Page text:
Artist Feature: Jennifer Moreman

Dallas-born Jennifer Moreman knew at an early age that she wanted to be an artist: a popular aspiration for many children, but Jennifer learned the challenges of turning that dream into a reality.  She chased her passion through her studies, trial-and-error, and some risk-taking along the way, and in the decade since her graduation from Baylor University, has found success and emerged as an artist whose paintings are recognized and appreciated not only in her native Texas, but around the world. 

"Smitten"

We had the opportunity to talk to Jennifer, who now resides in Tyler with her family and stays busy with commissioned projects, about her journey, her style, and her inspiration.

TB&B: Is art something you've always had a passion for?  When did you decide to pursue it as a career?

JM: I've been fond of art my whole life.  I colored for hours as a small child.  I was an aspiring artist in middle school and decided I would major in art during my junior year of high school.  I had amazing art teachers at Trinity Christian Academy in Addison, Texas, and then again at Baylor.  I'd say if it weren't for them, I would not have become the artist I am today.  They pushed me to take risks and have fun.

TB&B: Which media do you usually work in?

JM: I use a lot of different types of paints, including acrylic and oil.  I once even used finger nail polish, though that may be a one-time deal. :)  I like to experiment and use paints in unusual ways to get them to do what I want.

TB&B: How would you describe the typical aesthetic of your artwork?  How has that style changed and evolved throughout the years?

JM: I think I am a bit different from some artists because I have two completely different styles that I paint in.  I love to paint my whimsical, drippy animals, and then I love to experiment and play with my abstracts.  Both styles are very colorful, and I hope people find them exciting.  When I get frustrated or stuck on one I go to the other.  I'd also say both are a beautiful mess.  I never take myself or my paint too seriously, and if I'm not covered by the time I wrap up, something didn't go right.  I think I've gotten better with that through the years.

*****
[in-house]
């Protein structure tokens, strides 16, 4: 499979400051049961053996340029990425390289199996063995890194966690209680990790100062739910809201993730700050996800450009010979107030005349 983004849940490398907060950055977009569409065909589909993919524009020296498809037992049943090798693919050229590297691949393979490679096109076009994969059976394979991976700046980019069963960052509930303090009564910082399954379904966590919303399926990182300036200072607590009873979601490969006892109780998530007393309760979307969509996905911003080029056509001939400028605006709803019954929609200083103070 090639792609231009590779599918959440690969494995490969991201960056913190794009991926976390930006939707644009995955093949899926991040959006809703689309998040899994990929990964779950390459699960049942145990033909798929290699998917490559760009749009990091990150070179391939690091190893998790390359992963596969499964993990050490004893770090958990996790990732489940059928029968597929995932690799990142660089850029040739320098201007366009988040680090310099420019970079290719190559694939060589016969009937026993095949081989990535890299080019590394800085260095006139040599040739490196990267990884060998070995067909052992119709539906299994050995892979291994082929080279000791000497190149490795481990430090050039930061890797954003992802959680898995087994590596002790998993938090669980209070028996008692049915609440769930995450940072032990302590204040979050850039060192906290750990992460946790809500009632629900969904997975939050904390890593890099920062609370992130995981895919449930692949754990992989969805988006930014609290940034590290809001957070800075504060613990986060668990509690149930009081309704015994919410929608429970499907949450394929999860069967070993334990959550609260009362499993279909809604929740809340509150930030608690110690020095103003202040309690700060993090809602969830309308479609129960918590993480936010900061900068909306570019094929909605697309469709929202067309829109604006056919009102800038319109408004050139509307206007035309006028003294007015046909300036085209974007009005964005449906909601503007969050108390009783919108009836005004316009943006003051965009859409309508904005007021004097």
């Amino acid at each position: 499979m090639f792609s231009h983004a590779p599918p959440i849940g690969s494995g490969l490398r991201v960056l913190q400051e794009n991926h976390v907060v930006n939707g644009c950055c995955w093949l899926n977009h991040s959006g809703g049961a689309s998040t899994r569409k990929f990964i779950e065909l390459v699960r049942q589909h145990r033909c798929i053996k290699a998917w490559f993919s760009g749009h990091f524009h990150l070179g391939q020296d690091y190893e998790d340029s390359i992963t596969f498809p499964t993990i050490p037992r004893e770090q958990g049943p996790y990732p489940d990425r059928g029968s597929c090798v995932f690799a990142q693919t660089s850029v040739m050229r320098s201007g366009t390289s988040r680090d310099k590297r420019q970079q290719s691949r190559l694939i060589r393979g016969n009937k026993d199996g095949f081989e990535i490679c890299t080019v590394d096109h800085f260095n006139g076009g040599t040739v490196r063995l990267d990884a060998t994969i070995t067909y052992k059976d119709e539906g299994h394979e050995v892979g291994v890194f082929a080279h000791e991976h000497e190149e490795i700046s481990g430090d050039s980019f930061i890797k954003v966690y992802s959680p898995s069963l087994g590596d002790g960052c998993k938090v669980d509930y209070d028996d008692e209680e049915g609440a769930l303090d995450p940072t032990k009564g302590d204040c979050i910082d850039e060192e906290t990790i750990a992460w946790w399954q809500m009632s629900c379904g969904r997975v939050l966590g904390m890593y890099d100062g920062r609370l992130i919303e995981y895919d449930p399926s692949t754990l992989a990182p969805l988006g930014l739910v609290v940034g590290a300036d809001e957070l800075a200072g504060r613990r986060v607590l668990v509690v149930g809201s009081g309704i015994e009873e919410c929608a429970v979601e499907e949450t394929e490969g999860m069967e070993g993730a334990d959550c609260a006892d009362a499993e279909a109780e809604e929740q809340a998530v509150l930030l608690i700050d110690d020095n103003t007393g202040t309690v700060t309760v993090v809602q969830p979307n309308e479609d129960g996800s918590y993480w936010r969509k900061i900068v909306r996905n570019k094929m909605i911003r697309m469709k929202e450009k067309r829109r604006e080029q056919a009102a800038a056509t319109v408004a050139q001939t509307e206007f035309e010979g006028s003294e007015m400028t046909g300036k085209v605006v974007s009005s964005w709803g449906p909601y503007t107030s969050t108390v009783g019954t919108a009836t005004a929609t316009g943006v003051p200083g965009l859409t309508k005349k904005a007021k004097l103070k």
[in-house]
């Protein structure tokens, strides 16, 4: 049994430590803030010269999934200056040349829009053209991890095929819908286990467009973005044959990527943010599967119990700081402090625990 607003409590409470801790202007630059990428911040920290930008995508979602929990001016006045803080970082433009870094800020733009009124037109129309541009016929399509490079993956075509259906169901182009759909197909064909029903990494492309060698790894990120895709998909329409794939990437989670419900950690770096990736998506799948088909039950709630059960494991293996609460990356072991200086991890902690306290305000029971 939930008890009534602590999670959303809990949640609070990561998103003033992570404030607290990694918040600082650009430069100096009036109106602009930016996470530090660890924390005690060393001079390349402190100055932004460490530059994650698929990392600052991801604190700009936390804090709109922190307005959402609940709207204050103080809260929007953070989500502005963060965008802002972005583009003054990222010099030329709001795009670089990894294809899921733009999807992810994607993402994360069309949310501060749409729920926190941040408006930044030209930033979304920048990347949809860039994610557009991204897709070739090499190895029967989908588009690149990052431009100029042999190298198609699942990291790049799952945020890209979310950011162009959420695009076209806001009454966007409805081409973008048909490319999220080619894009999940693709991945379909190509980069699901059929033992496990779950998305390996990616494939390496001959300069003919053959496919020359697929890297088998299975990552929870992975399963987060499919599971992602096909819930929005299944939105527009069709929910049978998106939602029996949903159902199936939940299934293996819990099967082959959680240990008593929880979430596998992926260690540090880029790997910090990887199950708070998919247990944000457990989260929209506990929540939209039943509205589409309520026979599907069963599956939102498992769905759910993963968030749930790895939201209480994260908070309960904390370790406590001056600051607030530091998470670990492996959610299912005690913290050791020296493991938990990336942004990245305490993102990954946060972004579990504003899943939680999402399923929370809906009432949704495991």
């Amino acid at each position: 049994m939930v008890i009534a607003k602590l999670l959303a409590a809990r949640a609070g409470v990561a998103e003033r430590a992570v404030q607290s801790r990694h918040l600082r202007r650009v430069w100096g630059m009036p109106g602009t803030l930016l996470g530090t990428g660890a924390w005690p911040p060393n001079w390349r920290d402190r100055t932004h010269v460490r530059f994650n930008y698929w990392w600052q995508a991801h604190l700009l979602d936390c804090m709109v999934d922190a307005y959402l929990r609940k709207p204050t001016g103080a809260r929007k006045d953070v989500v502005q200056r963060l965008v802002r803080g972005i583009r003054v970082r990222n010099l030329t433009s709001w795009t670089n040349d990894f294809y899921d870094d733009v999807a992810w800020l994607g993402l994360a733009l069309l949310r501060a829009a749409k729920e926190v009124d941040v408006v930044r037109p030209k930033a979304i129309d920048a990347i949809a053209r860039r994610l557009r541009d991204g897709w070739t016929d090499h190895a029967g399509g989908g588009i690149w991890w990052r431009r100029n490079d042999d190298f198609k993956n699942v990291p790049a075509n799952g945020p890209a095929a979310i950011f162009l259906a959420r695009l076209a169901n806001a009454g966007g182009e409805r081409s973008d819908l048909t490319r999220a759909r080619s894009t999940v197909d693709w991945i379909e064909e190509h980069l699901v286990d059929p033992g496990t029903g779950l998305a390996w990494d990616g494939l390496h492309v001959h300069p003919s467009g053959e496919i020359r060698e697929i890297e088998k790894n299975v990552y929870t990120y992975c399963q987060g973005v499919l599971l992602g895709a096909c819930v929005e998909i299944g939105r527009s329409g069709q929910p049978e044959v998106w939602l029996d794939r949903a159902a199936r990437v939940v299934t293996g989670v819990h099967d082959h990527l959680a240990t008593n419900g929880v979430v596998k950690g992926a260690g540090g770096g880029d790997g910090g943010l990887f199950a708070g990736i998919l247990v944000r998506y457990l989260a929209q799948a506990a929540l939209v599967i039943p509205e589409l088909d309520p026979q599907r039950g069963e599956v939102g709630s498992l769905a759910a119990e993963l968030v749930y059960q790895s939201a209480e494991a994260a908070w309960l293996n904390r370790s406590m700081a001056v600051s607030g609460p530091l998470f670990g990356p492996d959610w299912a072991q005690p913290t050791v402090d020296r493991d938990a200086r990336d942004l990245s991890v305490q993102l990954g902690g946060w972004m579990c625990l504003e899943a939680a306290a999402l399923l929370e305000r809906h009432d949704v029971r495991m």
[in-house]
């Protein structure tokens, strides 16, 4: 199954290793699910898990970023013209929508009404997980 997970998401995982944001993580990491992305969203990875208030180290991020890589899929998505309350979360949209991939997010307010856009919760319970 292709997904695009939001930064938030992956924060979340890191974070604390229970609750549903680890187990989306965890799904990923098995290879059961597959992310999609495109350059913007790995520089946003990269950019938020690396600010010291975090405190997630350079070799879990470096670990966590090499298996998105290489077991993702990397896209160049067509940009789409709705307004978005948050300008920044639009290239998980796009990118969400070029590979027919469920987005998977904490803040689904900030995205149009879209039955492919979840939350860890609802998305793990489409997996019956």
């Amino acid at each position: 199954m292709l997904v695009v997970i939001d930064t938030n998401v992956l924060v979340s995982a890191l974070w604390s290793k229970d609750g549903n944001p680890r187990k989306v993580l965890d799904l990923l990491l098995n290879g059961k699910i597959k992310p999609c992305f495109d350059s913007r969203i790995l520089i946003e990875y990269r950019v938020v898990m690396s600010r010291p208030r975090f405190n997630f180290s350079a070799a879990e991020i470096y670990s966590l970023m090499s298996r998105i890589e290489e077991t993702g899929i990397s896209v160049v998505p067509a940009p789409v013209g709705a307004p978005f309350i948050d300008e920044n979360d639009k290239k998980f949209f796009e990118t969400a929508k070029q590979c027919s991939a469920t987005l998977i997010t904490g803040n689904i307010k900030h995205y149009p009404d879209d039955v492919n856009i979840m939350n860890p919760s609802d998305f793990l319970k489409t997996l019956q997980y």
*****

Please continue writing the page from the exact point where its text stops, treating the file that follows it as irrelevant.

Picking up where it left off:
"Olivia the Octopus"

TB&B:  Tell us about some of the pieces you've had commissioned.

JM: A lot of the work I do is commissioned.  I work with a lot of talented designers and clients.  I recently finished a longhorn for the University of Texas, my husband's alma mater.  It is going in their Student Union building.  I also did two pieces for suites in the new Baylor football stadium.  I have giant chevrons in Beverly Hills and bulls in New Zealand.  I need to get a map and start pinning where I ship my work.  It would be fun to keep track!

I love the challenge of a commission.  Some clients know exactly what they want and others just give me a couple of pointers and let me go with it.  I'm usually about 4-6 weeks out and they keep me busy.  I am very thankful to be a booked artist.  Blessed for sure!

TB&B: From where do you draw your inspiration?

JM: Through my art, I focus on everyday moments taken for granted in life and encourage people to notice the simple splendor in the details.  I depend on my capability to pause and recognize the natural beauty of the world and the interesting features found in God's creation that most people walk past each day and often overlook.  My enthusiasm and joy as an artist comes from the ability to remind people that life is beautiful.

It was such a joy to get to know Jennifer a little better.  Her paintings really do excite - seeing the beautiful colors in person puts you in awe and lightens your mood.  The longhorn paintings are my personal favorite - but how great would any of these beauties complement your home, no matter what your décor style?  Whether your vibe is more rustic, contemporary, or traditional, Jennifer's paintings bring a bold, visually interesting and gorgeous pop of color to any room.